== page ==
When I think on this woman, I wonder…was there ever a selfish bone in her body? No. Fannie Lou Hamer‚Äôs life was in every way about service.

What a picture book. What a way to start many meaningful discussions. Voice of Freedom Fannie Lou Hamer: Spirit of the Civil Rights Movement is deserving of all the honors it has received.

We’re still pushing ahead Fannie.

 

Recommended for: 2nd Grade and up
Great for: Civil Rights, Diversity, Discussion, Jim Crow, Segregation, Racism, Community, Family, Relationships, Black Girl Magic, Strength, Determination, Friendship, African-American, Social Issues, Social Justice, Injustice, Black History Month, Black History Month Children’s Books
Book Info: Voice of Freedom Fannie Lou Hamer: Spirit of the Civil Rights Movement by Carole Boston Weatherford/Illustrated by Ekua Holmes, 2015 Candlewick Press, ISBN: 9780763665319

The Book Itch: Freedom, Truth & Harlem’s Greatest Bookstore

 

Happy Black History Month!

Please use this concentrated acknowledgment of BLACK EXCELLENCE to learn something new and keep it with you throughout the year.

I’ll be reviewing quite a few books for Black History Month this year so I hope you’ll enjoy my posts!

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Image Credit: Carolrhoda Books (Lerner Publishing Group, Inc.), Vaunda Micheaux Nelson/R. Gregory Christie

The Book Itch was recently¬†awarded the Coretta Scott King (Illustrator) Honor and for good reason. Not only are the illustrations cool but the content!! The content is gloriously heavy. It’s inspirational and thought provoking. This is a unique book.

The story is told by the son of Lewis H. Micheaux, the founder & owner of the National Memorial African Bookstore in Harlem. “Louie” as his father calls him, takes us¬†back to 1960s Harlem, explains the significance of the bookstore and tells¬†a story that honors his father’s brilliance and determination. The bookstore is more than a bookstore, it’s a gathering place, a refuge, and space for knowledge and politics. All types of people visit, even Muhammad Ali and Malcolm X! We get to experience Louie’s sheer amazement and adoration when he meets such powerful Black figures of the time.

I love Lewis H. Micheaux’s way with words. His catch-phrases and poetic slogans are catchy and real. “Don’t get took! Read a book!” encourages young people of color to educate themselves through reading; a message as important today as it was in 1960s America! He constantly encourages his son to read and learn so that he can sort out the truth of the world. This book doesn’t shy away from discussing civil rights and racial issues; the bookstore often hosts rallies and Micheaux jokes “Anytime more than three black people congregate, the police get nervous.” The later half of the story¬†explores Micheaux’s close friendship with Malcolm X. As the reader finishes the book, he/she is left thinking about the power of words¬†and are reminded that some are¬†willing to die¬†for freedom.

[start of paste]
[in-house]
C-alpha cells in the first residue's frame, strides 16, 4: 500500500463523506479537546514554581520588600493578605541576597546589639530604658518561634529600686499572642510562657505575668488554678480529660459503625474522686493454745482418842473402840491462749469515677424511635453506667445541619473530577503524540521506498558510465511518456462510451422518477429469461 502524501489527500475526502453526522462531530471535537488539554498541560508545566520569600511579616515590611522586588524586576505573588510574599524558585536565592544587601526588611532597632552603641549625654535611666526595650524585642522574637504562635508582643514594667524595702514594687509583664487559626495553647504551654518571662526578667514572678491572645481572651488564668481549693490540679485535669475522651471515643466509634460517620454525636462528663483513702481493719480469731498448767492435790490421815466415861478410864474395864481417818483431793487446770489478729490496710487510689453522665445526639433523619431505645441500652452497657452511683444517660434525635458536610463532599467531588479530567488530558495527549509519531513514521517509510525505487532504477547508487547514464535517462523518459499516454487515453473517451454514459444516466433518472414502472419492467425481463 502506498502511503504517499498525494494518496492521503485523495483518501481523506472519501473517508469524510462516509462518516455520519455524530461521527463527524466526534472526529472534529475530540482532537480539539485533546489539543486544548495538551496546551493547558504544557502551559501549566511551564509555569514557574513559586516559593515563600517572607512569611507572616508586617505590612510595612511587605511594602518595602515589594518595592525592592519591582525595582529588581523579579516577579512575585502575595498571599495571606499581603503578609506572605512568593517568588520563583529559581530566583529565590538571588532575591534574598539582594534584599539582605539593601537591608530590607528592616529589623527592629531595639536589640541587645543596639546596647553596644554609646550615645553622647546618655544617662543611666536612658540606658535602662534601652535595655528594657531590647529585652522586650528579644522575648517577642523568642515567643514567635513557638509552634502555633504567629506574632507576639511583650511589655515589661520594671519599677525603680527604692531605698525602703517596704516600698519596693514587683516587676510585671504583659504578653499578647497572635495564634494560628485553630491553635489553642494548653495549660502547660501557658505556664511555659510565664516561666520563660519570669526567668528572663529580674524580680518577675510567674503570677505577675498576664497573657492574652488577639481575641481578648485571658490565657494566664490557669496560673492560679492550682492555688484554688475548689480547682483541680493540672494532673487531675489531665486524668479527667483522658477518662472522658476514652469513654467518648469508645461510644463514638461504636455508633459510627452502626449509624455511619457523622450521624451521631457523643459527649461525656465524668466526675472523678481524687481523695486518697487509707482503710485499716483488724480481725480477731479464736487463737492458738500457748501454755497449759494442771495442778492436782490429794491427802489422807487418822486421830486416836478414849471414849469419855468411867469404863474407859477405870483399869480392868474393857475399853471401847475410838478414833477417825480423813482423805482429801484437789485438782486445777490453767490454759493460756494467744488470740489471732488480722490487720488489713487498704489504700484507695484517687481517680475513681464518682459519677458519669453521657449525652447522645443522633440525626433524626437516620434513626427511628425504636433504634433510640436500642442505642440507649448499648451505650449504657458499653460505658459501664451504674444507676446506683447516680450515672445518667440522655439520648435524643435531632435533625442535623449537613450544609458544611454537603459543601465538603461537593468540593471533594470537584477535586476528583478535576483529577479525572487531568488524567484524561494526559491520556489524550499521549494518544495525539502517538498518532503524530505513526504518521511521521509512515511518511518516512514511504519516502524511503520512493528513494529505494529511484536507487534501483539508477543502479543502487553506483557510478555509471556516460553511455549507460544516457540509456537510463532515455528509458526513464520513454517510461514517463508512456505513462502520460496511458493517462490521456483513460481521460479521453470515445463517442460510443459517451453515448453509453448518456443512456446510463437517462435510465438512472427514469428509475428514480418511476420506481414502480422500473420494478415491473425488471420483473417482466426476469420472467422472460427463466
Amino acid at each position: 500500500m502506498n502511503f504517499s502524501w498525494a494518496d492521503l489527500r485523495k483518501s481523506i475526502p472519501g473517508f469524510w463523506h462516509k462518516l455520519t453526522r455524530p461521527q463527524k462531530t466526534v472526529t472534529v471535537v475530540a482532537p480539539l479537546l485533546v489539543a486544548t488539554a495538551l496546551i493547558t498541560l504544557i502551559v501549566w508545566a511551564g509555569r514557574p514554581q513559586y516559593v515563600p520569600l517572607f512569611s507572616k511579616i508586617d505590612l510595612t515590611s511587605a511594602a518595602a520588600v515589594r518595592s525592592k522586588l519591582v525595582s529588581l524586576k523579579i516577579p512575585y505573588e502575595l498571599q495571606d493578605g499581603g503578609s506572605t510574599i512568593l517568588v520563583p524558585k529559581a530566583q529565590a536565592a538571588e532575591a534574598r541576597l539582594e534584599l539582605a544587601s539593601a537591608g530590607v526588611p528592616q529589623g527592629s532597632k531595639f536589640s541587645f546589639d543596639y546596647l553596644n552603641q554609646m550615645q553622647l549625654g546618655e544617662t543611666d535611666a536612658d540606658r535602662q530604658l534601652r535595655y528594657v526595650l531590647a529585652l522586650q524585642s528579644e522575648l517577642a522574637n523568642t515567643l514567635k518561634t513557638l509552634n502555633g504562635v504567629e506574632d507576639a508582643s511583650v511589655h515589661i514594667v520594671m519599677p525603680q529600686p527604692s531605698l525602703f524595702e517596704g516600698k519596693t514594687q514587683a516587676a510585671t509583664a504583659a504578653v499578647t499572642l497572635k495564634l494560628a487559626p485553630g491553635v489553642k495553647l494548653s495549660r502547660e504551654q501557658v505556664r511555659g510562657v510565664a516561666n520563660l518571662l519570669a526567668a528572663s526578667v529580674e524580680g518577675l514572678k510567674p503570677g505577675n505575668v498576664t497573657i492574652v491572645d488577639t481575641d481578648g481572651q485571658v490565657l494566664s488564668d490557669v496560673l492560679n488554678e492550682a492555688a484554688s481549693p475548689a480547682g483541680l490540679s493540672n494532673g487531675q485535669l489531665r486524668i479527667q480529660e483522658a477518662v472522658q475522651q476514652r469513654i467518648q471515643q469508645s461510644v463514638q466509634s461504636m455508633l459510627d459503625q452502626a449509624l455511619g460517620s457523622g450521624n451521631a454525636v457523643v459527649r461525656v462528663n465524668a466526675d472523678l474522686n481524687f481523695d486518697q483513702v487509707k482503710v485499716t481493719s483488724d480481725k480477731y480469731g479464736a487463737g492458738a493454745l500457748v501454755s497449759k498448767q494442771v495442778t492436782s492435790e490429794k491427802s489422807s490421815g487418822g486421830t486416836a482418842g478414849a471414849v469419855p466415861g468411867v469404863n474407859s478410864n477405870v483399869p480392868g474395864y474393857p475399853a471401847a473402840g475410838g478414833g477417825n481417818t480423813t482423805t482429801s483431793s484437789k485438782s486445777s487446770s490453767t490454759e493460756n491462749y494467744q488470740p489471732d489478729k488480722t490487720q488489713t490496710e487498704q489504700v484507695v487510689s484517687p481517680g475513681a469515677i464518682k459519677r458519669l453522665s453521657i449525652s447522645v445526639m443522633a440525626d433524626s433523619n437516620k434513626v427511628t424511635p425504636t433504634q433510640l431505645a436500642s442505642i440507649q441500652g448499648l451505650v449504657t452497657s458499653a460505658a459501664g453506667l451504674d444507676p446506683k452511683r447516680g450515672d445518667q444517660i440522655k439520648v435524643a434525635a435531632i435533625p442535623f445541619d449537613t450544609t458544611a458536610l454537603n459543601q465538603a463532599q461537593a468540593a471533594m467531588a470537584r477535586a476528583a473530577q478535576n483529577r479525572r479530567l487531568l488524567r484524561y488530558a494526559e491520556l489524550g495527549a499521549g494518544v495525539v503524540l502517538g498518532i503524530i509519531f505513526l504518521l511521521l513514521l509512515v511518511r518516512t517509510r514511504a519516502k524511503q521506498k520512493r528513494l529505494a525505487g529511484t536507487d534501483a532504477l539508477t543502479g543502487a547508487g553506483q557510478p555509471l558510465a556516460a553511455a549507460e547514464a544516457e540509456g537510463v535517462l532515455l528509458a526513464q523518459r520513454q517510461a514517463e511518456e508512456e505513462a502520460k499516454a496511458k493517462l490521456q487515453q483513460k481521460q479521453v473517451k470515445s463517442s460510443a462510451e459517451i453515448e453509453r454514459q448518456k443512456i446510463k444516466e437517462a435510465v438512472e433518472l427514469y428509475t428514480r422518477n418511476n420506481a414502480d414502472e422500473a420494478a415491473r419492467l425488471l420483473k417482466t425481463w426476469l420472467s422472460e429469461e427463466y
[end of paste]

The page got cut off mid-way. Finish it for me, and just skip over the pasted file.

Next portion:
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Image Credit: Carolrhoda Books (Lerner Publishing Group, Inc.), Vaunda Micheaux Nelson/R. Gregory Christie

R. Gregory Christie’s paintings¬†are excellent at creating place and mood. He places the reader directly in Harlem, on its streets and in the bookstore with its large collection of books knowledge.¬†He draws long lanky bodies again like he did in Freedom in Congo Square but this time he focuses¬†on detailed faces and expressions. His palette is dark and earthy and suits the story.

Please take time to read and discuss this book! The last few pages tell more about Lewis H. Michaeux’s life and there’s a great Author’s Note. I’m so grateful that Vaunda Micheaux Nelson created this book to share her great-uncle’s story; it’s a moment of Black History that I didn’t know about. The Book Itch¬†is one of the strongest non-fiction historical books for children to come out in 2015. Oh the power of books…and words.

 

P.S. I love endpapers and this book has GREAT ones! Check out some of Micheaux’s “poetry” ūüôā

 

Malcolm X delivering a speech outside of one his favorite places, The National Memorial African Bookstore, in 1961.

 

Recommended for: 2nd-3rd Grade and up
Great for: Civil Rights, We Need Diverse Books, Diversity, Discussion, 1960s America, Community, Black Bookstores, Family, Relationships, Friendship, Harlem, Lewis H. Micheaux, Malcolm X, Muhammad Ali, Non-Fiction, Power of Words, Social Issues, The National Memorial African Bookstore, Determination, Injustice, Black History Month, Black History Month Children’s Books
Book Info: The Book Itch: Freedom, Truth and Harlem’s Greatest Bookstore¬†by Vaunda Micheaux Nelson/Illustrated by R. Gregory Christie, 2015 Carolrhoda Books (Lerner Publishing Group, Inc.), ISBN: 9780761339434

Ballet Cat: The Totally Secret Secret

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Image Credit: Disney Hyperion, Bob Shea